Friday, February 18, 2011


Although it has taken me nearly 6 weeks to finally meet this Khan guy, whose scooter I happened to find myself on late yesterday afternoon, I can’t say the horn on his scooter was as shy in making an introduction to me as I’ve heard it since day 1 of being a resident at the Salvation Army.  Most cases when you hear a horn in Kolkata, it’s to politely tell someone “be careful, I’m right here,” but with Khan, I think he communicates with his horn in an entirely different way and it’s to tell people “Khan’s here!” The only reason I say this is because when he honks his horn, no one is even remotely close to him and often times, with the exception of me sitting in the courtyard reading a book, it’s deserted of all other residents. 
For whatever reason, Khan decided to do the talking yesterday instead of his horn and it seemed like before I could even get my name out to finish the formal introduction, I was in his “bachelor pad” on the ground level with a glass of Indian rum in my hand.  Normally, with new introductions, I try and get the kindling going for small talk, but it wasn’t necessary with Khan as he provided the fire by mentioning all the things he had his hands in around town.  Bakery...he’s got it! it!  5 vehicles...oh yeah, he’s got it.  Mistress on the side that his wife doesn’t know better believe it.  Of course talking about all this stuff wasn’t enough and so that’s how I found myself on the backseat of his scooter as he wanted to give me the personal tour and so off we went...first, by scooter about 2 blocks and then by car for another 2 blocks.  Your guess as to why we used two different vehicles is as good as mine.   

First stop...gym!  Once we got there, I’d say the tour of the gym took about enough time as walking into a 250 sq feet single room would and the only reason it took a little longer was that one, I got caught in a trance looking at Khan’s 85 year old Dad’s unbelievably ripped body and two, I had to peak around a bit more because I was almost sure I’d find Rocky Balboa training in there. After the gym, it was right next door to the bakery to continue the tour, where I got to see boys of no more than 9 and 10 yrs old I’d think rolling dough and doing whatever else is involved with making biscuits.  God knows how many hours these kids work there, but I hope it isn’t anything close to the 16 hr days the 14 yr old kid at the juice stand on Sudder St. told me he worked.  I’m of the belief that hard work builds good character in a person, but so does having fun when you're a kid and so I hope these guys have time for that too.  Package of complimentary sweet biscuits later and we we’re off to Khan’s house to meet the rest of his family.  His 3 daughters and 2 sons were as sweet as the chai that was prepared for me and after saying my goodbyes to everyone, Khan dropped me back off at the Salvation Army.  I can’t say Khan and I see eye to eye on a lot of things, but next time I hear his horn a blaring in the courtyard, that won’t keep me from blaring right back with a friendly wave and hello.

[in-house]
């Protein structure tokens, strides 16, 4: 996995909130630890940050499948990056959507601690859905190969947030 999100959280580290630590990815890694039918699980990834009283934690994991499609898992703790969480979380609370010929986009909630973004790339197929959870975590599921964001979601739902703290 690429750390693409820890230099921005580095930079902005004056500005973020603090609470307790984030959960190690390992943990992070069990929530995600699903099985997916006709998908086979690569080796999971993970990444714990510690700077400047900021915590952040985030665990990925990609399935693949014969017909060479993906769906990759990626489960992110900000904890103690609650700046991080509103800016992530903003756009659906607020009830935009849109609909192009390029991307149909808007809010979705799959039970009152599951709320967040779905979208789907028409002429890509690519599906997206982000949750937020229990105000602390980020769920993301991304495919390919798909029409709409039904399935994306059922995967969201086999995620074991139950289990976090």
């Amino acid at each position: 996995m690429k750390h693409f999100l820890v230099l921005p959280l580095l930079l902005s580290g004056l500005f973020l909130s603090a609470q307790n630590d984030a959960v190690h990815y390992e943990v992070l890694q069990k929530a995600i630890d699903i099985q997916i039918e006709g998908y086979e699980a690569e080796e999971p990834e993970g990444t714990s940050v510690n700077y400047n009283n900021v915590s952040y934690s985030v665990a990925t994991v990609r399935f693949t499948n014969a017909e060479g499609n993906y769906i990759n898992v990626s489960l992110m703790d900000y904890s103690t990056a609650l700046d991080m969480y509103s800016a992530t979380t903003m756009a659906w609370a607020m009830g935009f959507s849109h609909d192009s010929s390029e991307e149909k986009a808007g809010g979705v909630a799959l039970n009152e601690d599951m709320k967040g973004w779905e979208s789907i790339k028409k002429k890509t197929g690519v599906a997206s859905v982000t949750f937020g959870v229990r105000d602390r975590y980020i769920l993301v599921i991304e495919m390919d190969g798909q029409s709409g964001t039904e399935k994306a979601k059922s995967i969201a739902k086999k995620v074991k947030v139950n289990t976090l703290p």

This morning, as is the case every morning, I was yet confronted with the same rickshaw dilemma that many people find themselves in here and the dilemma is this—to support them and ride in them or to not support them.  Before I get into the opening statements of why or why not to support the rickshaw puller, it would be best for me to make sure no one is confusing rickshaw puller with an autorickshaw.  An autorickshaw is powered by an actual engine, whereas a regular rickshaw is powered by as much muscle and strength a man can find in his own body.  If you still can’t quite wrap your head around what a rickshaw looks like, imagine a horse carriage, shrink it down to fit a couple people only, and put a man in front instead of the horses and you’ve got it.  And would the prosecution like to make their opening statement?  “We would your honor.  People of the jury...what we have here is a vehicle of human slavery where horses have been replaced with men and their dignity has been exchanged for profit.  This isn’t about whether rickshaws create jobs or offer a convenient form of transportation for some; rather, it’s about what’s right and wrong and rickshaws are flat out wrong!”  Does the defense care to rebuttal?  We do your honor.  The rickshaw has been a part of Kolkata history for years and outside of this form of transportation being an integral part of our identity and culture, something we should be proud of, it has been a form of transportation offering great benefit to the local economy as it has created thousands of jobs for people who would otherwise not be able to make a living.  Support the rickshaw and you feed a mouth.  Don’t support it and you taketh the spoon away!”  Since I’ve been here, I’ve been in contact with plenty of people that feel too bad to ride the rickshaw and I’ve seen plenty of people gladly paying their admission ticket in rupees and enjoying the ride.  As for me, I feel bad not supporting these guys, but I know I’d feel just as bad riding in one so I’ve just decided to randomly give a rickshaw puller each day a $20 rupee note to solve the dilemma in a different way.  Consider it a CARE MORE random act of kindness.   


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